After an eventful Week One in the NFL, the Chiefs look to be back on top of the NFL landscape, as most fans of the team would have predicted. However, after a dominant performance by Patrick Mahomes, PFF seems to be off the deep end.
This was a pretty crazy weekend in the NFL, but the guys at Pro Football Focus decided to take it over the top Monday morning with their quarterback rankings.
Pro Football Focus defines itself as a sports analytics company known for its player grading system. For years I have questioned the accuracy of their grading system, despite the league and many in the media using them as an authoritative reference. They aren’t always obviously horrible, but following the week one slate of games, their ignorance was on full display.
PFF's highest-graded QBs in Week 1 so far 1. Josh Allen – 91.5 2. Kirk Cousins – 85.1 3. Ryan Tannehill – 81.1 4. Justin Herbert – 79.8 5. Jameis Winston – 79.6 6. Lamar Jackson – 76.8 6. Jalen Hurts – 76.8 8. Patrick Mahomes – 71.5 9. Tom Brady – 70.0 10. Davis Mills – 68.1 — Jarad Evans (@Jarad_Evans) September 12, 2022
PFF and its group of expert analysts graded Patrick Mahomes’ performance against the Arizona Cardinals at 71.5. That was good enough for eighth in the league according to them.
PFF Doesn’t Hate The Chiefs, But Their Grades Are Often Odd
Now before I bury PFF for that insane grade and ranking, I should probably explain a little more about their grading system for those unfamiliar with them. PFF has its own grading system that acts a lot like a credit score. It involves a lot of information that nobody knows about and analyzes it in a way nobody knows. They do not explain their grades or what goes into them except to say they grade good things as good and bad things as bad.
The idea behind the system is a fine idea; they are trying to break through all the stats and show how well a player actually plays on a given day. A pass was thrown perfectly so that a wide receiver pops up into the air for an interception is graded better than a pass that hits a DB in the chest and pops up into a wide outs hands. In theory, it is a great system that should be able to break through the box score to get to the truth of how well someone played.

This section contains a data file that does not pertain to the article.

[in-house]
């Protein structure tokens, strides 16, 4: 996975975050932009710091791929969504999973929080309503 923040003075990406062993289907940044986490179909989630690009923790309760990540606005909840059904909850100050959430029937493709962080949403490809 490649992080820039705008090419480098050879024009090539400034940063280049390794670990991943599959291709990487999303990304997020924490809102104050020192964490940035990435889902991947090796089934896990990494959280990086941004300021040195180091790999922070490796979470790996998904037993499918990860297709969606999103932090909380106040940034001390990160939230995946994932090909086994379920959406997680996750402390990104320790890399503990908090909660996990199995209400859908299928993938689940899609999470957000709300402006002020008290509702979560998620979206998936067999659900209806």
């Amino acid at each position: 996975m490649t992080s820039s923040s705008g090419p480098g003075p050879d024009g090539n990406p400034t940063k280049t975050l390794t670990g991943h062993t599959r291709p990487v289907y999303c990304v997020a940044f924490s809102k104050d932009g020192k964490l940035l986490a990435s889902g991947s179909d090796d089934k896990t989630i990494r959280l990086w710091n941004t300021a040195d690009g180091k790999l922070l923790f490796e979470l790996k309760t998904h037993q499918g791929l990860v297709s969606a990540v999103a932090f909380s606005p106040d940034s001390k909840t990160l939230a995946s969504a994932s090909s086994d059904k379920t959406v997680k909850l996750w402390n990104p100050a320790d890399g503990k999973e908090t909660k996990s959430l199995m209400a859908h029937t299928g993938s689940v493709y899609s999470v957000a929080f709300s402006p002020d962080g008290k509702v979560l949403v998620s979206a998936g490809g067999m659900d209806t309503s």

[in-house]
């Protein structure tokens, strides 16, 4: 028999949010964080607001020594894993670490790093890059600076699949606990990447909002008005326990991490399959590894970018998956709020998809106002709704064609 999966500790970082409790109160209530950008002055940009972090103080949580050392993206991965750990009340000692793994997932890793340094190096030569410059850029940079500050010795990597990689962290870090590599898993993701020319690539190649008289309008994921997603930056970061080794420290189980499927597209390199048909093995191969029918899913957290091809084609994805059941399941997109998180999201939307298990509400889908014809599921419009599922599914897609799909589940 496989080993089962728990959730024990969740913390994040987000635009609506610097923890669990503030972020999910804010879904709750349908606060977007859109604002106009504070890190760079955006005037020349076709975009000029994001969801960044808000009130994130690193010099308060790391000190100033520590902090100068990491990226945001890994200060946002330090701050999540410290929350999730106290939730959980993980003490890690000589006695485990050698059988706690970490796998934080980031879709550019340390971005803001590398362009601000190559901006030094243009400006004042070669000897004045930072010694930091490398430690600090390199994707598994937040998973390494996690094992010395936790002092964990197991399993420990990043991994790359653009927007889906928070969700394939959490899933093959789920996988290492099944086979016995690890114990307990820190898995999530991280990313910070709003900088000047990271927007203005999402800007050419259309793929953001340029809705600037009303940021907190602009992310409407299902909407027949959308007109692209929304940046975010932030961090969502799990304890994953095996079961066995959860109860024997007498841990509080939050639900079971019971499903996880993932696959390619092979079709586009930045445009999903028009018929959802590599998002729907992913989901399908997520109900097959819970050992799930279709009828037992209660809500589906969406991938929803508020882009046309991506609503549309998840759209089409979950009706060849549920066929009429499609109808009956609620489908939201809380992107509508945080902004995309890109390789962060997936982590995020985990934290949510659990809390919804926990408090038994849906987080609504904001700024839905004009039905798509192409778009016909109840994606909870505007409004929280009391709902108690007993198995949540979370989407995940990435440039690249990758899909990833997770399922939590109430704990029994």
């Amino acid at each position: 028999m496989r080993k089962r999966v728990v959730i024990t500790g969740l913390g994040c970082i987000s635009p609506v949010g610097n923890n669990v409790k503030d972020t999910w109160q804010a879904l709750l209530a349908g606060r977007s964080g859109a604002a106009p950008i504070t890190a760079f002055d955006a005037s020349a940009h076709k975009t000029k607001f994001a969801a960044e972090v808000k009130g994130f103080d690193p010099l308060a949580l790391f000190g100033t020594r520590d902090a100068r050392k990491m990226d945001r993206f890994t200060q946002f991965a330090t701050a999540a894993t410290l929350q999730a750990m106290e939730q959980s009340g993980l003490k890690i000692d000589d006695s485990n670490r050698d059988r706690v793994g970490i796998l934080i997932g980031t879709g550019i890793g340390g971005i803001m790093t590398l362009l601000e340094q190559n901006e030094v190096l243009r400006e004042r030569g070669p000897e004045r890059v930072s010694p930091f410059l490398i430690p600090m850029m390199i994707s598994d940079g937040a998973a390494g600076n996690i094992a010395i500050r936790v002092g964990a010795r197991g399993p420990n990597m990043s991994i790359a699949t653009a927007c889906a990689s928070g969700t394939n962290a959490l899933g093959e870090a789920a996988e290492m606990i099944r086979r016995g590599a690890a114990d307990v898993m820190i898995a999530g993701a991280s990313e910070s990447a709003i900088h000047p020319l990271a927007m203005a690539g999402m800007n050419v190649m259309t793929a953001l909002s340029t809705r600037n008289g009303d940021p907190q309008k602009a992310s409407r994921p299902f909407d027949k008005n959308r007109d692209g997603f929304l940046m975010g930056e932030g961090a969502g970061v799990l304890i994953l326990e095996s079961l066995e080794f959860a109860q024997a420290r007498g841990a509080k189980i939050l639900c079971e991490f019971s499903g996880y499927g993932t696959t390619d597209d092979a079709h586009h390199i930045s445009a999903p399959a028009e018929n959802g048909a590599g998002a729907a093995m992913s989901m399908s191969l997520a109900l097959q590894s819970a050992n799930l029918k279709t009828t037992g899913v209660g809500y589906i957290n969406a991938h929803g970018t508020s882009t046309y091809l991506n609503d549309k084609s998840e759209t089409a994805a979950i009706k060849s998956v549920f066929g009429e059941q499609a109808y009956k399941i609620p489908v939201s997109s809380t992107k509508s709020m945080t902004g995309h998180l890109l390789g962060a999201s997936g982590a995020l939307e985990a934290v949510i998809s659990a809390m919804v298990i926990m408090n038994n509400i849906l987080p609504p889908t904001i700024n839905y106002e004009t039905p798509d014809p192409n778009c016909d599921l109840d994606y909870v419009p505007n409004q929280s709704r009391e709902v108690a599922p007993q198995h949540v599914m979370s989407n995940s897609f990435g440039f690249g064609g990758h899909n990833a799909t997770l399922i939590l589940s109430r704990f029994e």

There are a couple of major flaws with the system, however. In their desire to be unbias and fair, they have gone too far and treated each player and situation as equal when the reality is they aren’t. A pass in the first quarter is not equal to a pass in the fourth quarter. A pass down three points late in the game isn’t the same as a pass down 20 late. Mahomes trying to fit it into a window is not the same as Chad Henne trying to fit it into a window.
Now we do not have the complete PFF breakdown, but I have enough experience with them to give some examples of why their grade is insane. It’s understandable that they would grade the pass in the endzone that Noah Gray turned defensive back as poor. It was a turnover-worthy pass that was saved by Gray playing great defense. It should be graded the same as if Gray didn’t make that play, and that is fine.
But the play being shown all over NFL highlight shows is the Mahomes to Travis Kelce beautiful pass and catch between three defenders. Analysts like Dan Orlovsky and others talked about that being the best pass of the week by any quarterback. I guarantee you that play was graded negatively by PFF. They will see it as a dangerous pass into coverage that had a high turnover risk. They’ll see the open running back in the flat and say that was the better pass option.